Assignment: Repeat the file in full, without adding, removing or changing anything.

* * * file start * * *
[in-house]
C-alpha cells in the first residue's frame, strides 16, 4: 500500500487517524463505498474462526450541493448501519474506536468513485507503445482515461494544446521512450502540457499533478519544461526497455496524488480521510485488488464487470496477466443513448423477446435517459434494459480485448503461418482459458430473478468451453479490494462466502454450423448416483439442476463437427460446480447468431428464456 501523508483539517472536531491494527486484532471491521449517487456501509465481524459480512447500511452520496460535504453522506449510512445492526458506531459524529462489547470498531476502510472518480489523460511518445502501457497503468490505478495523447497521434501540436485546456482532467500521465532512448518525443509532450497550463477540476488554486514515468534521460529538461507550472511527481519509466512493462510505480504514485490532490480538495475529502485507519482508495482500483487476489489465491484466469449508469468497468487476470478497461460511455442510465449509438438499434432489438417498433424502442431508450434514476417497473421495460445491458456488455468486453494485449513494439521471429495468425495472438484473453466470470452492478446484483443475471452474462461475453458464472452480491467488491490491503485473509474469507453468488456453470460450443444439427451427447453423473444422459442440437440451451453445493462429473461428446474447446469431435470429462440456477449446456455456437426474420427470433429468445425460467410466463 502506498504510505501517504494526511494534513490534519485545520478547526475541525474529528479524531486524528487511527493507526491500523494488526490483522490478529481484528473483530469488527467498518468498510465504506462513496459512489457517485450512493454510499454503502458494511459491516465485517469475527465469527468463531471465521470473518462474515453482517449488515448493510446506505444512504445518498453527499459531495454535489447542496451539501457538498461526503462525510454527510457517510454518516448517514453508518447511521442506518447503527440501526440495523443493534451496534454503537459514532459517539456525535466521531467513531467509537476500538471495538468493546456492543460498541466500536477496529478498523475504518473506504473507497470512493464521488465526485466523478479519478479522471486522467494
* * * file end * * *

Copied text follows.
[in-house]
C-alpha cells in the first residue's frame, strides 16, 4: 500500500487517524463505498474462526450541493448501519474506536468513485507503445482515461494544446521512450502540457499533478519544461526497455496524488480521510485488488464487470496477466443513448423477446435517459434494459480485448503461418482459458430473478468451453479490494462466502454450423448416483439442476463437427460446480447468431428464456 501523508483539517472536531491494527486484532471491521449517487456501509465481524459480512447500511452520496460535504453522506449510512445492526458506531459524529462489547470498531476502510472518480489523460511518445502501457497503468490505478495523447497521434501540436485546456482532467500521465532512448518525443509532450497550463477540476488554486514515468534521460529538461507550472511527481519509466512493462510505480504514485490532490480538495475529502485507519482508495482500483487476489489465491484466469449508469468497468487476470478497461460511455442510465449509438438499434432489438417498433424502442431508450434514476417497473421495460445491458456488455468486453494485449513494439521471429495468425495472438484473453466470470452492478446484483443475471452474462461475453458464472452480491467488491490491503485473509474469507453468488456453470460450443444439427451427447453423473444422459442440437440451451453445493462429473461428446474447446469431435470429462440456477449446456455456437426474420427470433429468445425460467410466463 502506498504510505501517504494526511494534513490534519485545520478547526475541525474529528479524531486524528487511527493507526491500523494488526490483522490478529481484528473483530469488527467498518468498510465504506462513496459512489457517485450512493454510499454503502458494511459491516465485517469475527465469527468463531471465521470473518462474515453482517449488515448493510446506505444512504445518498453527499459531495454535489447542496451539501457538498461526503462525510454527510457517510454518516448517514453508518447511521442506518447503527440501526440495523443493534451496534454503537459514532459517539456525535466521531467513531467509537476500538471495538468493546456492543460498541466500536477496529478498523475504518473506504473507497470512493464521488465526485466523478479519478479522471486522467494